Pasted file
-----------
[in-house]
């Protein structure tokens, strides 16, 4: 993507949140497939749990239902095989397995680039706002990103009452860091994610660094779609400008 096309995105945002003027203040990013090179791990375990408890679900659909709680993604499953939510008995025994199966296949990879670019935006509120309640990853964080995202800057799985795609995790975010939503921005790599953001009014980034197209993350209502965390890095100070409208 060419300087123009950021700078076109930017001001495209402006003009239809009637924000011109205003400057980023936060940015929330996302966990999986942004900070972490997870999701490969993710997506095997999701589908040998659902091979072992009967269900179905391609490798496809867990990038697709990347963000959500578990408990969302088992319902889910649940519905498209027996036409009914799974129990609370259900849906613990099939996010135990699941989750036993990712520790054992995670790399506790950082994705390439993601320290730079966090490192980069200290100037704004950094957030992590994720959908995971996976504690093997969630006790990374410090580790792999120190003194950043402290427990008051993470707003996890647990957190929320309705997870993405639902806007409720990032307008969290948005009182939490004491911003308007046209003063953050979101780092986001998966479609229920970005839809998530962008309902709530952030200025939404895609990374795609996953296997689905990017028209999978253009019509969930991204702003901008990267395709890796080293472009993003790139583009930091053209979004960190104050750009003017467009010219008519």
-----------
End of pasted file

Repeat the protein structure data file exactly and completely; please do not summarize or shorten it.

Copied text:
[in-house]
């Protein structure tokens, strides 16, 4: 993507949140497939749990239902095989397995680039706002990103009452860091994610660094779609400008 096309995105945002003027203040990013090179791990375990408890679900659909709680993604499953939510008995025994199966296949990879670019935006509120309640990853964080995202800057799985795609995790975010939503921005790599953001009014980034197209993350209502965390890095100070409208 060419300087123009950021700078076109930017001001495209402006003009239809009637924000011109205003400057980023936060940015929330996302966990999986942004900070972490997870999701490969993710997506095997999701589908040998659902091979072992009967269900179905391609490798496809867990990038697709990347963000959500578990408990969302088992319902889910649940519905498209027996036409009914799974129990609370259900849906613990099939996010135990699941989750036993990712520790054992995670790399506790950082994705390439993601320290730079966090490192980069200290100037704004950094957030992590994720959908995971996976504690093997969630006790990374410090580790792999120190003194950043402290427990008051993470707003996890647990957190929320309705997870993405639902806007409720990032307008969290948005009182939490004491911003308007046209003063953050979101780092986001998966479609229920970005839809998530962008309902709530952030200025939404895609990374795609996953296997689905990017028209999978253009019509969930991204702003901008990267395709890796080293472009993003790139583009930091053209979004960190104050750009003017467009010219008519």